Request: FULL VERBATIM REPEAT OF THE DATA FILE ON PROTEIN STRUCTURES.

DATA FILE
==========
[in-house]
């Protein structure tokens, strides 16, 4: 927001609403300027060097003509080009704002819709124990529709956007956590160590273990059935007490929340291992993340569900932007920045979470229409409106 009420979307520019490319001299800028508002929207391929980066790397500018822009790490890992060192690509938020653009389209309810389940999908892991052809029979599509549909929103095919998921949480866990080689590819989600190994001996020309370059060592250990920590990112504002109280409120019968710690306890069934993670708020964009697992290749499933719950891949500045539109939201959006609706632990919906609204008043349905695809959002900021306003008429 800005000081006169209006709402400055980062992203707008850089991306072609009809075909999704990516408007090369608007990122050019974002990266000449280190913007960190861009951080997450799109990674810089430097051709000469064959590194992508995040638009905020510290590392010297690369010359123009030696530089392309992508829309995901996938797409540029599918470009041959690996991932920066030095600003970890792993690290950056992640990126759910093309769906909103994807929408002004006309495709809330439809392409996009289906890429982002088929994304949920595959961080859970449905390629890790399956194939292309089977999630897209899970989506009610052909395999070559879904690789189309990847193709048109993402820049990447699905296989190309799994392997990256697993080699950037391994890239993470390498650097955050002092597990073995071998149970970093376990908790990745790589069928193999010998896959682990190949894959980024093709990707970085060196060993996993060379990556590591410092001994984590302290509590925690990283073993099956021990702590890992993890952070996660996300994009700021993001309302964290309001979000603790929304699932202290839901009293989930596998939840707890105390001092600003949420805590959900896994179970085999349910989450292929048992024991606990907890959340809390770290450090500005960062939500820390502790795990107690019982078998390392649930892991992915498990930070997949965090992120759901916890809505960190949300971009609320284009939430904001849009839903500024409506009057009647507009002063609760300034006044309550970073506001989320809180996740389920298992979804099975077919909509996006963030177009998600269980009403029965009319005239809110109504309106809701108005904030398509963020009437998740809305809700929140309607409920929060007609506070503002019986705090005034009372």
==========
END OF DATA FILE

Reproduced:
[in-house]
């Protein structure tokens, strides 16, 4: 927001609403300027060097003509080009704002819709124990529709956007956590160590273990059935007490929340291992993340569900932007920045979470229409409106 009420979307520019490319001299800028508002929207391929980066790397500018822009790490890992060192690509938020653009389209309810389940999908892991052809029979599509549909929103095919998921949480866990080689590819989600190994001996020309370059060592250990920590990112504002109280409120019968710690306890069934993670708020964009697992290749499933719950891949500045539109939201959006609706632990919906609204008043349905695809959002900021306003008429 800005000081006169209006709402400055980062992203707008850089991306072609009809075909999704990516408007090369608007990122050019974002990266000449280190913007960190861009951080997450799109990674810089430097051709000469064959590194992508995040638009905020510290590392010297690369010359123009030696530089392309992508829309995901996938797409540029599918470009041959690996991932920066030095600003970890792993690290950056992640990126759910093309769906909103994807929408002004006309495709809330439809392409996009289906890429982002088929994304949920595959961080859970449905390629890790399956194939292309089977999630897209899970989506009610052909395999070559879904690789189309990847193709048109993402820049990447699905296989190309799994392997990256697993080699950037391994890239993470390498650097955050002092597990073995071998149970970093376990908790990745790589069928193999010998896959682990190949894959980024093709990707970085060196060993996993060379990556590591410092001994984590302290509590925690990283073993099956021990702590890992993890952070996660996300994009700021993001309302964290309001979000603790929304699932202290839901009293989930596998939840707890105390001092600003949420805590959900896994179970085999349910989450292929048992024991606990907890959340809390770290450090500005960062939500820390502790795990107690019982078998390392649930892991992915498990930070997949965090992120759901916890809505960190949300971009609320284009939430904001849009839903500024409506009057009647507009002063609760300034006044309550970073506001989320809180996740389920298992979804099975077919909509996006963030177009998600269980009403029965009319005239809110109504309106809701108005904030398509963020009437998740809305809700929140309607409920929060007609506070503002019986705090005034009372």